This study was supported by the Swedish Research Council, the Swedish Heart Lung Foundation, Region of Scania and the Medical Faculty, Lund University and Skåne University Hospital, Lund, Sweden.
Consideration of the Impact of Reperfusion Therapy on the Quantitative Relationship between the Selvester QRS Score and Infarct Size by Cardiac MRI
Article first published online: 13 JUL 2010
©2010, Wiley Periodicals, Inc.
Annals of Noninvasive Electrocardiology
Volume 15, Issue 3, pages 238–244, July 2010
How to Cite
Knippenberg, S. A. M., Wagner, G. S., Ubachs, J. F. A., Gorgels, A., Hedström, E., Arheden, H. and Engblom, H. (2010), Consideration of the Impact of Reperfusion Therapy on the Quantitative Relationship between the Selvester QRS Score and Infarct Size by Cardiac MRI. Annals of Noninvasive Electrocardiology, 15: 238–244. doi: 10.1111/j.1542-474X.2010.00370.x
- Issue published online: 13 JUL 2010
- Article first published online: 13 JUL 2010
- myocardial infarction;
- magnetic resonance imaging
Background: It has previously been shown that there is a good agreement between the Selvester QRS score and myocardial infarct (MI) size determined by postmortem histopathology in patients with nonreperfused MI. Currently, however, most patients with acute coronary thrombosis receive reperfusion therapy. Therefore, the aim of this study was to test the hypothesis that early reperfusion alters the quantitative relationship between Selvester QRS score and MI size.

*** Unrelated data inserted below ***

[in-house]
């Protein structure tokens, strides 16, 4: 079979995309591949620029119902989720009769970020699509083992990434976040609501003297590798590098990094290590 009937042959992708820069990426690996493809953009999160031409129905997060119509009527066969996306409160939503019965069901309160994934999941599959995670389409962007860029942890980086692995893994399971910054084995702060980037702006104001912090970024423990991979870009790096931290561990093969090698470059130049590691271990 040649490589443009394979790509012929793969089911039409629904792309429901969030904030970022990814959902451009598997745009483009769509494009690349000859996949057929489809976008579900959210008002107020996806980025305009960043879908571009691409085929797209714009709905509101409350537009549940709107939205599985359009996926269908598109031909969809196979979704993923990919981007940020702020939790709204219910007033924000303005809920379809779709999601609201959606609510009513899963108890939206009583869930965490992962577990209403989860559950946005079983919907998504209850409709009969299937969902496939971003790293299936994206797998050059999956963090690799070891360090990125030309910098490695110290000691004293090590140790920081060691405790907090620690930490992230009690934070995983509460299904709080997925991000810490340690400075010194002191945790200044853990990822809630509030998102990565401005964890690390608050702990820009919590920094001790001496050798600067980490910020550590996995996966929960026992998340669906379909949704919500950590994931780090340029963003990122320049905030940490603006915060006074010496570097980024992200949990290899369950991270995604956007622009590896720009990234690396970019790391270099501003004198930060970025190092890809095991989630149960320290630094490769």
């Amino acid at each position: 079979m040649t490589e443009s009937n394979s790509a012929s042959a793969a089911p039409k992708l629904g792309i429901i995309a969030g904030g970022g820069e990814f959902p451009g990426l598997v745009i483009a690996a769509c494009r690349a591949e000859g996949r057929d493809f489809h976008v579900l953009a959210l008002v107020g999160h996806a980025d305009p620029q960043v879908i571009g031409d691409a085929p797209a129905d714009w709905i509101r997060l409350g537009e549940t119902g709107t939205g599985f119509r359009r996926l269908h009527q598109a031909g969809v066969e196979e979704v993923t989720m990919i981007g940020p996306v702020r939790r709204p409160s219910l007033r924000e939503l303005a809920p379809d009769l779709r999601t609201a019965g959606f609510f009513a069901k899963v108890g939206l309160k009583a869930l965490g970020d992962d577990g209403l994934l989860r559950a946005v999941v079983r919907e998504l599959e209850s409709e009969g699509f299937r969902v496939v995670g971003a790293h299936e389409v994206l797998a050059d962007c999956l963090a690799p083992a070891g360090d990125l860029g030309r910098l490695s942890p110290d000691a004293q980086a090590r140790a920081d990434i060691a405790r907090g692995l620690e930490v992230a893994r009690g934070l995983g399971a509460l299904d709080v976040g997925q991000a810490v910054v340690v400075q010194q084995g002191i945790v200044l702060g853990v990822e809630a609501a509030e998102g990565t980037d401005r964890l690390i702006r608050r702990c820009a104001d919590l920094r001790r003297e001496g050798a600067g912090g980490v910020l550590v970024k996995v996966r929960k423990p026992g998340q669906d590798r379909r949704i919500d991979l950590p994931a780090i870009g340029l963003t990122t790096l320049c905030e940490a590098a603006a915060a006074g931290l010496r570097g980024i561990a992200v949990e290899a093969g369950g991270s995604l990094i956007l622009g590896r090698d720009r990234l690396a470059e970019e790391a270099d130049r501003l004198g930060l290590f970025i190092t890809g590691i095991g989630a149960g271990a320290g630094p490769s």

Methods: Twenty-seven patients with acute first-time reperfused MI were studied. Infarct size was determined by delayed contrast-enhanced magnetic resonance imaging (DE-MRI) and estimated with the 50-criteria/31-point Selvester QRS scoring system 1 week after admission. The findings in the present study were compared with previous postmortem studies exploring the quantitative relationship between Selvester QRS score and MI size in nonreperfused patients.
Results: The quantitative relationship between QRS score and MI size by DE-MRI in the present study of early reperfused MI was significantly different from previous postmortem histopathology studies of nonreperfused MI (P < 0.0001). In the present study, each QRS point represented approximately 2% of the left ventricle, compared to approximately 3% in previous postmortem histopathology studies of nonreperfused MI. When only considering small to moderate MI sizes, there was no significant difference in the quantitative relationship between QRS score and infarct size (P > 0.05).
Conclusions: There is a different quantitative relationship between QRS score and MI size in early reperfused MI compared to nonreperfused MI, partly explained by differences in MI size. Thus, the Selvester QRS scoring system may not be linearly related to MI size.
Ann Noninvasive Electrocardiol 2010;15(3):238–244